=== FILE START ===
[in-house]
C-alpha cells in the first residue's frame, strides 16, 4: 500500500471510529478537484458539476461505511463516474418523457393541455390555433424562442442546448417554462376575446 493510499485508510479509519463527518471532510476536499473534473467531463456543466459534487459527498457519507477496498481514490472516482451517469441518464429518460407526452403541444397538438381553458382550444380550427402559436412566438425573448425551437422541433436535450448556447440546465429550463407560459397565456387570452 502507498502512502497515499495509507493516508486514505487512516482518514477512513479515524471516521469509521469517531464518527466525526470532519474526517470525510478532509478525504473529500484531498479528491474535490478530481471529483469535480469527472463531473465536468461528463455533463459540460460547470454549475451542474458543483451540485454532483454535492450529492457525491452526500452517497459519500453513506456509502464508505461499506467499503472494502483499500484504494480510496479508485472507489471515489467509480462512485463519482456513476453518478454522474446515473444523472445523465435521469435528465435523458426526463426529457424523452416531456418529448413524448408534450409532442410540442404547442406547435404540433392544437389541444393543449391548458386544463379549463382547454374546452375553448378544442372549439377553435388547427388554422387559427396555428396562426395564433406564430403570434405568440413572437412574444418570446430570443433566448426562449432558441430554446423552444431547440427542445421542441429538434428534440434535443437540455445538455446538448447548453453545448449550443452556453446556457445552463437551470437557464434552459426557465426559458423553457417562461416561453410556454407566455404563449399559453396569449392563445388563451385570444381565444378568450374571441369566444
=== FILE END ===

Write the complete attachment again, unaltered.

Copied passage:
[in-house]
C-alpha cells in the first residue's frame, strides 16, 4: 500500500471510529478537484458539476461505511463516474418523457393541455390555433424562442442546448417554462376575446 493510499485508510479509519463527518471532510476536499473534473467531463456543466459534487459527498457519507477496498481514490472516482451517469441518464429518460407526452403541444397538438381553458382550444380550427402559436412566438425573448425551437422541433436535450448556447440546465429550463407560459397565456387570452 502507498502512502497515499495509507493516508486514505487512516482518514477512513479515524471516521469509521469517531464518527466525526470532519474526517470525510478532509478525504473529500484531498479528491474535490478530481471529483469535480469527472463531473465536468461528463455533463459540460460547470454549475451542474458543483451540485454532483454535492450529492457525491452526500452517497459519500453513506456509502464508505461499506467499503472494502483499500484504494480510496479508485472507489471515489467509480462512485463519482456513476453518478454522474446515473444523472445523465435521469435528465435523458426526463426529457424523452416531456418529448413524448408534450409532442410540442404547442406547435404540433392544437389541444393543449391548458386544463379549463382547454374546452375553448378544442372549439377553435388547427388554422387559427396555428396562426395564433406564430403570434405568440413572437412574444418570446430570443433566448426562449432558441430554446423552444431547440427542445421542441429538434428534440434535443437540455445538455446538448447548453453545448449550443452556453446556457445552463437551470437557464434552459426557465426559458423553457417562461416561453410556454407566455404563449399559453396569449392563445388563451385570444381565444378568450374571441369566444